Jump to content

  • Log in with Facebook Log in with Twitter Log in with Windows Live Log In with Google      Sign In   
  • Create Account

Submit your paper to J Biol Methods today!
Photo
- - - - -

Concentration/molarity question (apologies)


  • Please log in to reply
5 replies to this topic

#1 Peter Kullar

Peter Kullar

    member

  • Members
  • Pip
  • 2 posts
0
Neutral

Posted 11 October 2013 - 06:54 AM

Hi there,

 

Apologies for posting a basic questions.....

 

I have 25mg powder in my tube, mol weight = 258.23.  It needs to be reconstituted in water at min 7mg/ml.

 

I want to have a six well plate with 0.5mM, 1mM, 2mM and 5mM solutions in the wells.

 

By my calculation - need to dissolve 3.6ml water

 

Total moles in tube = 25*10-3 / 258.23 = 0.00096 moles

 For 0.5mM well, need 0.5*10-3 * 2*10-3 = 1*10-6 moles (assuming that I put in 2 ml of media in the well)

 

Therefore I need 1*10-6/0.00096 = 0.001* 3.6 = 3.5 microlitre of the original solution in 2 ml of media in the well to make 0.5mM 

 

is this right?



#2 phage434

phage434

    Veteran

  • Global Moderators
  • PipPipPipPipPipPipPipPipPipPip
  • 2,506 posts
253
Excellent

Posted 11 October 2013 - 08:13 AM

This is a confusing way of solving this. I'd strongly suggest that you make a standard solution. Since you will be working with molar concentrations, you might make it at 1 M.

To make this solution, you need to add x liters of water to your compound, making a solution of concentration of [ 25 mg/(258 g/mole) ]/x liter = 1 mole/liter.

x liter = [ 25 mg/(258 g/mole) ] / 1 mole/liter = .000969 liter = 967 ul.

 

Now, you can calculate the amount of this solution you need in each well easily. For a well with 0.5 mM, you need to dilute the solution 2000x, so you if your well has a volume of 2 ml, you need 1 ul. For a well with 1 mM, you need to dilute by 1000x, so the volume you would add to 2 ml is 2 ul.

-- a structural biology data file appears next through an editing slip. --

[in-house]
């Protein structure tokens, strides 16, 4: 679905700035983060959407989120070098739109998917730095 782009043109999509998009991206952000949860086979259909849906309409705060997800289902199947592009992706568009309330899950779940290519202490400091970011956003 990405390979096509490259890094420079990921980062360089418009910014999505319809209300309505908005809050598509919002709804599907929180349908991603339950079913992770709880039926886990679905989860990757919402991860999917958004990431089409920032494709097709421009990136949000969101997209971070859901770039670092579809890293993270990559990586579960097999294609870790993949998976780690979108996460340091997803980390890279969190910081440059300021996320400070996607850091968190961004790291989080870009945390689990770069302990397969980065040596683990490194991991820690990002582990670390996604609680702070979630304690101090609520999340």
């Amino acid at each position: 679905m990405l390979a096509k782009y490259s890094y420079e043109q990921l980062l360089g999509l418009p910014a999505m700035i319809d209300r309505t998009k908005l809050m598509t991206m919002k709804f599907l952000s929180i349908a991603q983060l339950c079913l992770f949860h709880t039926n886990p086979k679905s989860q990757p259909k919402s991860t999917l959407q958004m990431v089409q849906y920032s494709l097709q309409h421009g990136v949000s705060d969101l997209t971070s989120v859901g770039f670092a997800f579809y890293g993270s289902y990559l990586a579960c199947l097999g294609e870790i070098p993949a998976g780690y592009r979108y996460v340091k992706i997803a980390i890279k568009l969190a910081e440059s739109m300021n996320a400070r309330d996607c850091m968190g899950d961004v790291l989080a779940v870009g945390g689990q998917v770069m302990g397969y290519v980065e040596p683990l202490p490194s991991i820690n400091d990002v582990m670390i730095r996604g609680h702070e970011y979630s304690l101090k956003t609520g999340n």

#3 chandra3316

chandra3316

    member

  • Active Members
  • Pip
  • 17 posts
2
Neutral

Posted 11 October 2013 - 09:46 AM

ada



#4 chandra3316

chandra3316

    member

  • Active Members
  • Pip
  • 17 posts
2
Neutral

Posted 11 October 2013 - 09:59 AM

Please try to use the molarity calculator for your calculations. Do not make calculation complicated. the link is,

http://www.graphpad....olarityform.cfm

 

prepare stock for 20millimolar(25mg in 4.84ml)

for six well plate(2ml) add,

5mM=500ul

1mM=100ul

0.5mM=50ul

of stock to final 2ml volume in the well. If you want to decrease above stock volumes make stock concentrted(100 milli molar or higher)

chandra3316@gmail.com



#5 phage434

phage434

    Veteran

  • Global Moderators
  • PipPipPipPipPipPipPipPipPipPip
  • 2,506 posts
253
Excellent

Posted 11 October 2013 - 11:01 AM

If the only way you can solve a problem like this is to use a web based calculator, you have a problem.

Moreover, you won't be able to notice when the calculator is telling you to do something ridiculous.

Also, your solution above violates one of the constraints: that the stock solution be above 7 mg/ml.



#6 Peter Kullar

Peter Kullar

    member

  • Members
  • Pip
  • 2 posts
0
Neutral

Posted 11 October 2013 - 10:32 PM

This is a confusing way of solving this. I'd strongly suggest that you make a standard solution. Since you will be working with molar concentrations, you might make it at 1 M.

To make this solution, you need to add x liters of water to your compound, making a solution of concentration of [ 25 mg/(258 g/mole) ]/x liter = 1 mole/liter.

x liter = [ 25 mg/(258 g/mole) ] / 1 mole/liter = .000969 liter = 967 ul.

 

Now, you can calculate the amount of this solution you need in each well easily. For a well with 0.5 mM, you need to dilute the solution 2000x, so you if your well has a volume of 2 ml, you need 1 ul. For a well with 1 mM, you need to dilute by 1000x, so the volume you would add to 2 ml is 2 ul.

Thanks a lot, yes, this is a much better way of working it out. thanks for your time.  best wishes, Peter






Home - About - Terms of Service - Privacy - Contact Us

©1999-2013 Protocol Online, All rights reserved.